Shaquita Ogletree
On Thursday, December 13, Congress passed H.R. 6964, the Juvenile Justice Reform Act of 2018. It has been 16 years since the Juvenile Justice and Delinquency Prevention Act of 1974 (JJDPA) was last authorized. JJDPA is the main federal law that strengthens protections for justice-involved youth and improves public safety.

Upon final passage the Education and Workforce Chairwoman Virginia Foxx (R-NC) said:

“Today’s passage of the Juvenile Justice Reform Act is a major victory for America’s youth. With these reforms, we can meet young people right where they are, making enormous progress in prevention and equipping more people to better serve juvenile offenders better and meet the needs of communities. This bill will improve program accountability while promoting evidence-based solutions to give more young adults the tools and skills they need to achieve lifelong success.”

The bill will:

• Strengthen core protections for at-risk youth to avoid the juvenile justice system;
• Support prevention services including the use of alternatives to incarceration;
• Prioritize the implementation of trauma-informed and evidence-based practices;
• Eliminate dangerous practices of confinement of youth including the use of restraints on pregnant girls; and
• Provide state and local leaders flexibility to meet the needs of delinquent youth in their communities and improve public safety.

The JJDPA was first passed in 1974 and was last reauthorized in 2002. Its mission is to coordinate federal resources aimed at improving state juvenile justice systems with a focus on education and rehabilitation. This reauthorization was sponsored by Senator Chuck Grassley (R-IA), Senator Sheldon Whitehouse (D-RI), Congressman Jason Lewis (R-MN), and Congressman Bobby Scott (D-VA).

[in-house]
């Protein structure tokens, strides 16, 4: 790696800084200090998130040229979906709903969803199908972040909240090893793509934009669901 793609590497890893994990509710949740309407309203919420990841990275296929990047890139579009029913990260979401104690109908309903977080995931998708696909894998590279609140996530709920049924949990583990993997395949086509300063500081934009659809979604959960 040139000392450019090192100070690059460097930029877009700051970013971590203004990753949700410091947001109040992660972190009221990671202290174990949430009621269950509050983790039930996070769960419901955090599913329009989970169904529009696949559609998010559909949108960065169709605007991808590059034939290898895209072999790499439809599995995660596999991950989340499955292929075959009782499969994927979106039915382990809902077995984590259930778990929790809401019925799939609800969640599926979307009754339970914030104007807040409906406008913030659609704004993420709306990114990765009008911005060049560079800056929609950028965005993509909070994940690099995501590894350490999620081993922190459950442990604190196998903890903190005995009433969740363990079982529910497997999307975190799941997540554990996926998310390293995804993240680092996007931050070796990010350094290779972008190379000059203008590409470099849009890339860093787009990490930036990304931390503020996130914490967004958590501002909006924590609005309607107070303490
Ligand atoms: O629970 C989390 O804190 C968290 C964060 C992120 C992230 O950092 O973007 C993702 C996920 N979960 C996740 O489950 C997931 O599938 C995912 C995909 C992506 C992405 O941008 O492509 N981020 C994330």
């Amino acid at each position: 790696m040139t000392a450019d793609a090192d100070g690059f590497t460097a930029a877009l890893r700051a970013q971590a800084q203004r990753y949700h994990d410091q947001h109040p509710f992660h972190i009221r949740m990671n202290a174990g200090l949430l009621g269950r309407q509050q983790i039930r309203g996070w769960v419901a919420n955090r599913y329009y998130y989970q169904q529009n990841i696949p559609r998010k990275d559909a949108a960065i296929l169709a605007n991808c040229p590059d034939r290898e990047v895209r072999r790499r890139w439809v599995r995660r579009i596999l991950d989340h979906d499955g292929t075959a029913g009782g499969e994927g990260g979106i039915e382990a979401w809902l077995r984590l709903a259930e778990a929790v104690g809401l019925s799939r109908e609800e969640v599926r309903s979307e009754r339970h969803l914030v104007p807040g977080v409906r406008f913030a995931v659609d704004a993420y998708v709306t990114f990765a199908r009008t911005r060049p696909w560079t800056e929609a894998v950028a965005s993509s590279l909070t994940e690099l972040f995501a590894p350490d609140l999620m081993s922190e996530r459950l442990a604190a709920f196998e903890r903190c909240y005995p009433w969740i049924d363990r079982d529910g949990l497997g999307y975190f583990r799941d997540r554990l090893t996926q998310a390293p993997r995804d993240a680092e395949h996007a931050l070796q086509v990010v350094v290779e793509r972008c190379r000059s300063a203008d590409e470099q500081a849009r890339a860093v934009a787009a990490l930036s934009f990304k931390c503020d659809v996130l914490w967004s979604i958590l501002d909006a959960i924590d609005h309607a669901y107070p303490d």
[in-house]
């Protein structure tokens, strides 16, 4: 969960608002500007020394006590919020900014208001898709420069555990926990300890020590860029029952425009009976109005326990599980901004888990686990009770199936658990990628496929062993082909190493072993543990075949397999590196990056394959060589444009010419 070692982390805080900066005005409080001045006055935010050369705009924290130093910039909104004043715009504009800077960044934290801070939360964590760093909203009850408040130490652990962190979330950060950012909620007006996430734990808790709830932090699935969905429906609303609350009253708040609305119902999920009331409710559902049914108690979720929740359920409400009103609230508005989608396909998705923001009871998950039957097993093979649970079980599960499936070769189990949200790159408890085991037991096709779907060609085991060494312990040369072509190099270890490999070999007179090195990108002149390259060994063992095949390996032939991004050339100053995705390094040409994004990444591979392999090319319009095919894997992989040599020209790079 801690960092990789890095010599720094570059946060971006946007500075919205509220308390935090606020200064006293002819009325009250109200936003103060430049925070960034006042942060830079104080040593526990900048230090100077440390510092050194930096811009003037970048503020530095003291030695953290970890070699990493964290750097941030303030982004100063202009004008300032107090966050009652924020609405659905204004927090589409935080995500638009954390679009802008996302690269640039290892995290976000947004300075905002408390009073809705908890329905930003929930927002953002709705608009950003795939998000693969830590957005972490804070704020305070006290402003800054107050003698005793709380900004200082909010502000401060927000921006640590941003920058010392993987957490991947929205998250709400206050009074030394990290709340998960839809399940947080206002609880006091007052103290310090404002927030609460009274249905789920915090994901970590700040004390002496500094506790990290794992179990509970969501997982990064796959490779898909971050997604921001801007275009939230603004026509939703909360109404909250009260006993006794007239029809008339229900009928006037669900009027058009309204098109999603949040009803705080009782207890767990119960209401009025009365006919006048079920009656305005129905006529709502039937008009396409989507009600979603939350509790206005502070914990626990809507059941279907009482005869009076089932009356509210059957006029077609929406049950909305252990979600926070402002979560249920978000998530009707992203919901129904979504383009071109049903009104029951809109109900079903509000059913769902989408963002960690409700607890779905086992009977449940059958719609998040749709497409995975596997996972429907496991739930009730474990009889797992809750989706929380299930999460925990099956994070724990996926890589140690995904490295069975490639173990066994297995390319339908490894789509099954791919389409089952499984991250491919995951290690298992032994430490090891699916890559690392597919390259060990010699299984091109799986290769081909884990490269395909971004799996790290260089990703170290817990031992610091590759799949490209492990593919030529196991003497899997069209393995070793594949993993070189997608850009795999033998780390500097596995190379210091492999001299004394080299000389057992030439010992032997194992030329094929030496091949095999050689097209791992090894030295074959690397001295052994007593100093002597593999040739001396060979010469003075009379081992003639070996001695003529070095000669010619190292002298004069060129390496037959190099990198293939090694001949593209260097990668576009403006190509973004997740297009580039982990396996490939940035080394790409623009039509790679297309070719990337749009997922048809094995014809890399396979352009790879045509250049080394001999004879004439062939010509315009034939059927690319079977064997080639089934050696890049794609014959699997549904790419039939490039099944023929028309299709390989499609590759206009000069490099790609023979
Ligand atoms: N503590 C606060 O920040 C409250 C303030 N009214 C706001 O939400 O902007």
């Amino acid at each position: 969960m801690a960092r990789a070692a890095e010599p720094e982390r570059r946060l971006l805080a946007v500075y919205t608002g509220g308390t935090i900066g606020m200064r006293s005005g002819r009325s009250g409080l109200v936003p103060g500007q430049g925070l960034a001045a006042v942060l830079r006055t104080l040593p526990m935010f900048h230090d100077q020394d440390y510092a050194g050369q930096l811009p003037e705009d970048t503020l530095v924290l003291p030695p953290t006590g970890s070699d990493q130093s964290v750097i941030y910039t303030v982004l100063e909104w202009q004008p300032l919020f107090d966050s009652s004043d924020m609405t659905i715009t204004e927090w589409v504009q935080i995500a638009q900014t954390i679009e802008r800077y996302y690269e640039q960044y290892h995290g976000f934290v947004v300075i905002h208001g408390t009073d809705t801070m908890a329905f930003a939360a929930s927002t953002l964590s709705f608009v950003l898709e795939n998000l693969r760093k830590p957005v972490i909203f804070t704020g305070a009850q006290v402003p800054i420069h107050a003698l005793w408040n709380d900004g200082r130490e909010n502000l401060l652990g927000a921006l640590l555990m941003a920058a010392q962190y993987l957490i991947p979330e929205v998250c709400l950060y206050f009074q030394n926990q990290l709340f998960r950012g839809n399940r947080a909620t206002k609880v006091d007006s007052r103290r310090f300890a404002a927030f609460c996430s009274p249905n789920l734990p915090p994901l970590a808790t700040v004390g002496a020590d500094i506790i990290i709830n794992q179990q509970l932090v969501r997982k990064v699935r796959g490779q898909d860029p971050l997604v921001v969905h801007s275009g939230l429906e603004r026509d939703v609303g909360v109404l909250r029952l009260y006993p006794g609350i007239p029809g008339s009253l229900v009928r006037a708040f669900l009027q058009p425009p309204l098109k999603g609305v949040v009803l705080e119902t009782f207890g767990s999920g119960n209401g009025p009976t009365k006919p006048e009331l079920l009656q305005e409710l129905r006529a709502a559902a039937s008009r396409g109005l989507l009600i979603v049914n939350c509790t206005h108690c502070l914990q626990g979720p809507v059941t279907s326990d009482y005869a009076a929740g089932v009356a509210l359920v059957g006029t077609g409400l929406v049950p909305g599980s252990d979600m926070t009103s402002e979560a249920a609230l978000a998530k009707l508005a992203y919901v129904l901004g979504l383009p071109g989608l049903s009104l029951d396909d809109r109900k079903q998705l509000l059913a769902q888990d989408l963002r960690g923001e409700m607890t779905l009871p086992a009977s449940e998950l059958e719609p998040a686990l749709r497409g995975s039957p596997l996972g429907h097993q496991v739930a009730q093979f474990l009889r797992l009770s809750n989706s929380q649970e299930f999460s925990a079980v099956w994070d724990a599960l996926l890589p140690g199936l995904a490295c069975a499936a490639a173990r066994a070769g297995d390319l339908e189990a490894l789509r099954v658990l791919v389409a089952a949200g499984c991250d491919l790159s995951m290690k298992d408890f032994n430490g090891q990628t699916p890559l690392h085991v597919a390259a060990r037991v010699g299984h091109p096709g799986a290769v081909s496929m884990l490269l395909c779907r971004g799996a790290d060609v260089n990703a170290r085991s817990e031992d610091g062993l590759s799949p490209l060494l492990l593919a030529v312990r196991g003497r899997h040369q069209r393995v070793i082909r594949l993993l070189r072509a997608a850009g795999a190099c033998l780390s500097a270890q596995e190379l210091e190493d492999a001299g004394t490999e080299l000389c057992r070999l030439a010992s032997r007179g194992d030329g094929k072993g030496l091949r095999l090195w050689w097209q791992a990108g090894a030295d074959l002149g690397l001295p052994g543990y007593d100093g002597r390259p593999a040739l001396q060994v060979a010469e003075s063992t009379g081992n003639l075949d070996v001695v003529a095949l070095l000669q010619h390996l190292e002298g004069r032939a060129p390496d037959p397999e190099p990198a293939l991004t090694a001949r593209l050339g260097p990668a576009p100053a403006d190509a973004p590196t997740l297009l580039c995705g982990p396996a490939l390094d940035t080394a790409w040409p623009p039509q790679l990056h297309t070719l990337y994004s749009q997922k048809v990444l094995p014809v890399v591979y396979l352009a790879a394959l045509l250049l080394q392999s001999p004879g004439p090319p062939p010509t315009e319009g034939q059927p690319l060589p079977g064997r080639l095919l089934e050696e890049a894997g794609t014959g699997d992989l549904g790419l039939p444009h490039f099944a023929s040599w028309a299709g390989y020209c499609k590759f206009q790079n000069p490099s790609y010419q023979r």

Juvenile Justice is critical to child welfare since it deals with some of the same populations and young people. In some instances, Title IV-E foster care funding may cover some youth who are involved with both systems. Some youth may have some of the same challenges such as lacking a permanent home.
Congressman Lewis said:

“The Juvenile Justice Reform Act finally prioritizes effective strategies for our juvenile justice system. This historic reauthorization, the first since 2002, has long been recognized as vital by both Republicans and Democrats in the House as well as the Senate. With this legislation in place, we can build safer communities, improve efficiencies and help give troubled kids a second chance to become productive citizens.”

That sentiment was echoed by Congressman Scott who said:

“Today is the culmination of a multi-year, bipartisan effort to improve our juvenile justice system… This legislation strengthens each of the core protections for children in the juvenile justice system: It ensures children are treated separately – both in approach and location – than adult offenders; it shifts the focus from punishing young people to supporting them through education and programming; and it puts a spotlight on the racial disparities in our juvenile justice system. I am particularly gratified that this bill incorporates key elements of the Youth P.R.O.M.I.S.E. Act, which I have worked on over the last decade, as a proactive way to reduce juvenile delinquency and gang involvement.”

The bill also includes a two-year reauthorization of the Runaway and Homeless Youth Act (RHYA), in addition to the Youth P.R.O.M.I.S.E. Act. The JJDPA has been endorsed by many groups led by the Act4JJ Coalition including CWLA. To thank Congress for reauthorizing the JJDPA, you can send an action alert here. On Wednesday, December 12, the Senate passed the bill and sent it to the House, who passed the conferenced package sending the bill to the president’s desk for his signature.